I watched it and ordered the one she was talking about!

http://www.amazon.com/dp/B000VZRZE8/ref=wl_it_dp_o_pC_nS_ttl?_encoding=UTF8&colid=VJTEWOS4BMLS&coliid=I2DX1LGJCQ22VM

PERFECT! Thank you, singer! :appl: :appl: :appl: :appl: :appl:
 

ksinger

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iLander|1447788272|3950881 said:
ksinger|1447787983|3950877 said:
iLander, here is a good video to help you know what to look for in a mandoline. The lady doesn't review it on the video, (it's there on the board tho) but it WAS rated well in their magazine - we found the Oxo one to be very nice and stable and safe, although it IS quite a bit larger than the one she recommends. If space is an issue, then the one she praises, looks pretty good.

Hope this helps.

https://www.youtube.com/watch?v=I15-htHJF_I

That does help, actually. :appl: :appl: Thanks!

I watched it and ordered the one she was talking about!

http://www.amazon.com/dp/B000VZRZE8/ref=wl_it_dp_o_pC_nS_ttl?_encoding=UTF8&colid=VJTEWOS4BMLS&coliid=I2DX1LGJCQ22VM

PERFECT! Thank you, singer! :appl: :appl: :appl: :appl: :appl:

You're very welcome, and happy making of piles and piles of julienne fries! ;))
 

lambskin

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If you get a quality mandolin, pleeeeeeeez be careful when using-you really can slice off major portions of fingers. :errrr:
 

azstonie

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I wanna try those zoodles, what a great idea!
 

yennyfire

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Queenie60|1447781260|3950796 said:
A nice food processor can do all of this with the proper slicing attachments. I've had mine for 27 years and it's still working great, I am a gourmet cook and use it frequently. However, if you have a kitchenaid mixer you can buy all of the necessary attachments to do any type of slicing and dicing your heart desires. This is the way I would go if I had limited space and specific needs. I recently purchased an attachment for my kitchenaid mixer where I can spiral vegetables to take the place of pasta noodles. Pretty nifty :appl:
Really?? I had no idea! I bought a Paderno spiralizer to make noodles from veggies, but I hate cleaning it. An attachment for my kitchen aid (which by the way, was my grandmother's and is older than I am!) would be awesome!! I'm so excited, thank you!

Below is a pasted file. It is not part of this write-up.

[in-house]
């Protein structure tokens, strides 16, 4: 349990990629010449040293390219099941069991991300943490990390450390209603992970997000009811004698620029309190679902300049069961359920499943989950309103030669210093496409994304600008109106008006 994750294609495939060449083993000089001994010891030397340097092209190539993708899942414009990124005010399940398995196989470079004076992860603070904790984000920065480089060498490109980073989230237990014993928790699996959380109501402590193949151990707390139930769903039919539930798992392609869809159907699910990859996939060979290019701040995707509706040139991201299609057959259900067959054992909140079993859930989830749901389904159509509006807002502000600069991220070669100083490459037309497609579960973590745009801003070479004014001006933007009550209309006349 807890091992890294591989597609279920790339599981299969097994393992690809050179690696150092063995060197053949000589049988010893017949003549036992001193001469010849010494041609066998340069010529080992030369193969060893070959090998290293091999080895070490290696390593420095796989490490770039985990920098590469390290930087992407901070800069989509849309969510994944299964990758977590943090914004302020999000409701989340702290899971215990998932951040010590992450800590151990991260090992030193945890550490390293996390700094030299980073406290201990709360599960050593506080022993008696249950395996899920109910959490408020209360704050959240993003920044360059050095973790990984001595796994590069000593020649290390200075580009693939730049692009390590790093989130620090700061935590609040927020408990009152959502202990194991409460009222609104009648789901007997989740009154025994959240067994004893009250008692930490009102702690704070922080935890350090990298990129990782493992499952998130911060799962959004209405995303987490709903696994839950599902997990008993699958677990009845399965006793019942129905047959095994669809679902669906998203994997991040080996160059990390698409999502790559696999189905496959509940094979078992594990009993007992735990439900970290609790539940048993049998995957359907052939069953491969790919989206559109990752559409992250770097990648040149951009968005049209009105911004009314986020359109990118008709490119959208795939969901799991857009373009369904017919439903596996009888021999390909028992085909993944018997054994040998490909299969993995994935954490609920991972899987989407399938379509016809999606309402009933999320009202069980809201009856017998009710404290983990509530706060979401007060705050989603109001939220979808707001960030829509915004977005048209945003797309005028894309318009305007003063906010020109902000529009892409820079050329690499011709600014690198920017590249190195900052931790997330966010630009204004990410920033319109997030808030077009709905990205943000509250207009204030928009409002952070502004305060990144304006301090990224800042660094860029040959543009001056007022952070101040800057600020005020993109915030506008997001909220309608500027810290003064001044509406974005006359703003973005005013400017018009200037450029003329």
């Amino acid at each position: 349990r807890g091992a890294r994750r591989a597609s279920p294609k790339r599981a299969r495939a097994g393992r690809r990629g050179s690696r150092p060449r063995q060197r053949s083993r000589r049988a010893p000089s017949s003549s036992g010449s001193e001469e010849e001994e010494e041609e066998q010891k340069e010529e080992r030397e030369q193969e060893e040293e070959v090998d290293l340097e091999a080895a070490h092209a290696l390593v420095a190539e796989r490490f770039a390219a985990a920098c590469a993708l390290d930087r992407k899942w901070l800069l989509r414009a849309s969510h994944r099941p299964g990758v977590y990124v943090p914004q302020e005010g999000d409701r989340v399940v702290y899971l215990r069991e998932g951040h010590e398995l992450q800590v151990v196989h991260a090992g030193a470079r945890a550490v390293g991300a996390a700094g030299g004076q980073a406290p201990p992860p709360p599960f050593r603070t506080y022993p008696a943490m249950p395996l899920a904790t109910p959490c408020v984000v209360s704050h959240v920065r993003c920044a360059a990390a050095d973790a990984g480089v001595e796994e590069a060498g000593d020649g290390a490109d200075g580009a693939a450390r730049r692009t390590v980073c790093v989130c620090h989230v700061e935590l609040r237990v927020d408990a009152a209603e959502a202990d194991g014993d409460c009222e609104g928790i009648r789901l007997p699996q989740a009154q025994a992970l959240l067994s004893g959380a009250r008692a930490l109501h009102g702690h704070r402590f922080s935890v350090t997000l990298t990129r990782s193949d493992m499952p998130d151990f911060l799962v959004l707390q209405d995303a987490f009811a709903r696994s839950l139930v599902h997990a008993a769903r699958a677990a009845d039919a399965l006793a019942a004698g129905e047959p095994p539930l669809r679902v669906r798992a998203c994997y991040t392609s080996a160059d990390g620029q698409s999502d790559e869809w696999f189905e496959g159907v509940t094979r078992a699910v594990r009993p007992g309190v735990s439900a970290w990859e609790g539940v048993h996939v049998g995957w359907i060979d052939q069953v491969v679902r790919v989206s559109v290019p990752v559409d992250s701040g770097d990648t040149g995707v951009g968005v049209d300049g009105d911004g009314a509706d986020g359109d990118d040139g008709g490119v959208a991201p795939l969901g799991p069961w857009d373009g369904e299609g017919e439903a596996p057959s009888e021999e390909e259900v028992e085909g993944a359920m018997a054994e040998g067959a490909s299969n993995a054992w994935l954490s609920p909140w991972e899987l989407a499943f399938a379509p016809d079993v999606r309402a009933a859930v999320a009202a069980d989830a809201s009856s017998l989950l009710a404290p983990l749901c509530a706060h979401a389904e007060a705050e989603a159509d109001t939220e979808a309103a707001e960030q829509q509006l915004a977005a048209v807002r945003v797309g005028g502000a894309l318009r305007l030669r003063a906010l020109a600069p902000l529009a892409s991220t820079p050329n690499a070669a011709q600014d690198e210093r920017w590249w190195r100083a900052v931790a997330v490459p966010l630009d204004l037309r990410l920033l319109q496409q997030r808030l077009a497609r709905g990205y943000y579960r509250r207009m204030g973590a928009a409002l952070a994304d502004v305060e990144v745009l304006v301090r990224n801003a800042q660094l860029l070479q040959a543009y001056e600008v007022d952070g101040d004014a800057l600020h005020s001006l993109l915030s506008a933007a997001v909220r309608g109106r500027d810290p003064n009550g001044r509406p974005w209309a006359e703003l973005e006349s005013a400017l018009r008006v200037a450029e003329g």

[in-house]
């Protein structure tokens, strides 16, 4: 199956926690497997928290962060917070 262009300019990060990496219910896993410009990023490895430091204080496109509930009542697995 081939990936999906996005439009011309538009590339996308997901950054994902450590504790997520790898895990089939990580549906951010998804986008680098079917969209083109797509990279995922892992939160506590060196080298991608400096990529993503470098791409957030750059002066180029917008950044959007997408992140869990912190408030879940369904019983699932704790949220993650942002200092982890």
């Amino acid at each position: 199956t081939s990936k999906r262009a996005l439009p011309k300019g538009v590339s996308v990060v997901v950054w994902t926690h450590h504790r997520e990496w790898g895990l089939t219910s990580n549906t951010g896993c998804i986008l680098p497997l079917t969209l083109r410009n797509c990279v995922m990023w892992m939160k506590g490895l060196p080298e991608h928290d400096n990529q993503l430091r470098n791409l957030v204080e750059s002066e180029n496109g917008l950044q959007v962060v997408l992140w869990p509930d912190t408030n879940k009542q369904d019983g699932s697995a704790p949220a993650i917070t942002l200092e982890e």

iLander, while I'm not a gourmet cook, I cook ALOT and have both a full size Cuisinart food processor and the mini chopper. For daily cooking for my family of four, I use the mini chopper. For holiday meals, grating carrots for a carrot cake, etc. I use the big fella. It's pretty small and fits in my appliance garage and the bowl/lid can go in dishwasher (not the blade though). Even if you end up getting something to julienne, waffle cut, etc. the mini chopper would be a good addition to your kitchen tools, IMHO.
 
Q

Queenie60

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lambskin|1447792865|3950916 said:
If you get a quality mandolin, pleeeeeeeez be careful when using-you really can slice off major portions of fingers. :errrr:

Yes - I hate to admit, my husband and I both sliced off a bit of finger with one of these. Glad I don't need to use it again as I have my good old food processor and kitchenaid attachments.!!! Took 3 weeks for my finger to heal with butterfly stitches. Ouch ;(
 

Gypsy

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I would use a mandolin slicer for all those, personally. You can buy for a few bucks a cut-proof glove you can wear when using it. I have one. Just make sure you get one that isn't too big for your hand. You want a nice fit.
 

tuffyluvr

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chemgirl said:
DH is a vegetarian and we have a small cuisinart fold processor and a mandolin.

They do different things. I find coleslaw and fine shredding to be easier in the food processor, but something fancy like zoodles (zucchini noodles) would need the mandolin.

If your DH can have yams, a favorite of ours is to shred a yam in the food processor and then fry in coconut oil with some onion and fresh thyme. It's sort of like a hash brown, but better for you.

YUM! Your hash brown thingies sound so good!!!
 

Gypsy

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I totally agree with Yenny. Love my mini prep. I got it 7 years ago and honestly it is my most used mini appliance after my electric kettle. Must have IMO.
 

House Cat

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Some mandolines have an attachment that you can put onto the vegetable so that you don't have to slice your fingers.

I don't own a mandoline. I have a Cuisinart food processor. I use it all of the time. I don't find it cumbersome or difficult to clean. Everything just goes into the dishwasher. It does everything from making homemade larabars, to making pie crust, to slicing and chopping. It is not capable of making waffle cut potatoes though.